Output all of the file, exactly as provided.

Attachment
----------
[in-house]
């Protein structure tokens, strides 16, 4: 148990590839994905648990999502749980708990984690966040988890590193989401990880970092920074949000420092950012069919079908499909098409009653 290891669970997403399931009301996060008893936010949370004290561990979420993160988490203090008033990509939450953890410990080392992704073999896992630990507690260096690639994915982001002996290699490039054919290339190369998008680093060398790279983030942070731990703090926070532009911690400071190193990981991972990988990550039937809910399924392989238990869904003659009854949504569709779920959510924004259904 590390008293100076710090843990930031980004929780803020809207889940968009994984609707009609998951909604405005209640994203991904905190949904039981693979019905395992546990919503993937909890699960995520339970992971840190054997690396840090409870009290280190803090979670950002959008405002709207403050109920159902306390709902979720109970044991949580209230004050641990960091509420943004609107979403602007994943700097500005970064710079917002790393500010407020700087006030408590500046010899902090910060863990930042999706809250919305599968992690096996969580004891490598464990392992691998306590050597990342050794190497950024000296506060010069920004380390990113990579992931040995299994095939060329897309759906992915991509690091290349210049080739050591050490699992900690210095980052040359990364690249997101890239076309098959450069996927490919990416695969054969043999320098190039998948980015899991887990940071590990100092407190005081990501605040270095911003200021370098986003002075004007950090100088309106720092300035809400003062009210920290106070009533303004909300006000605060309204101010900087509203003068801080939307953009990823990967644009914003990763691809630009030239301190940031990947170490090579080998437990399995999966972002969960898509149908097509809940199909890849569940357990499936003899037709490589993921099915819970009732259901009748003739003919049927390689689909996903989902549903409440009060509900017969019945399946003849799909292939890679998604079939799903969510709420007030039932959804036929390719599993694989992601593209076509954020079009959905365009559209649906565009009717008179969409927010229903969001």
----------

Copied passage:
[in-house]
């Protein structure tokens, strides 16, 4: 148990590839994905648990999502749980708990984690966040988890590193989401990880970092920074949000420092950012069919079908499909098409009653 290891669970997403399931009301996060008893936010949370004290561990979420993160988490203090008033990509939450953890410990080392992704073999896992630990507690260096690639994915982001002996290699490039054919290339190369998008680093060398790279983030942070731990703090926070532009911690400071190193990981991972990988990550039937809910399924392989238990869904003659009854949504569709779920959510924004259904 590390008293100076710090843990930031980004929780803020809207889940968009994984609707009609998951909604405005209640994203991904905190949904039981693979019905395992546990919503993937909890699960995520339970992971840190054997690396840090409870009290280190803090979670950002959008405002709207403050109920159902306390709902979720109970044991949580209230004050641990960091509420943004609107979403602007994943700097500005970064710079917002790393500010407020700087006030408590500046010899902090910060863990930042999706809250919305599968992690096996969580004891490598464990392992691998306590050597990342050794190497950024000296506060010069920004380390990113990579992931040995299994095939060329897309759906992915991509690091290349210049080739050591050490699992900690210095980052040359990364690249997101890239076309098959450069996927490919990416695969054969043999320098190039998948980015899991887990940071590990100092407190005081990501605040270095911003200021370098986003002075004007950090100088309106720092300035809400003062009210920290106070009533303004909300006000605060309204101010900087509203003068801080939307953009990823990967644009914003990763691809630009030239301190940031990947170490090579080998437990399995999966972002969960898509149908097509809940199909890849569940357990499936003899037709490589993921099915819970009732259901009748003739003919049927390689689909996903989902549903409440009060509900017969019945399946003849799909292939890679998604079939799903969510709420007030039932959804036929390719599993694989992601593209076509954020079009959905365009559209649906565009009717008179969409927010229903969001």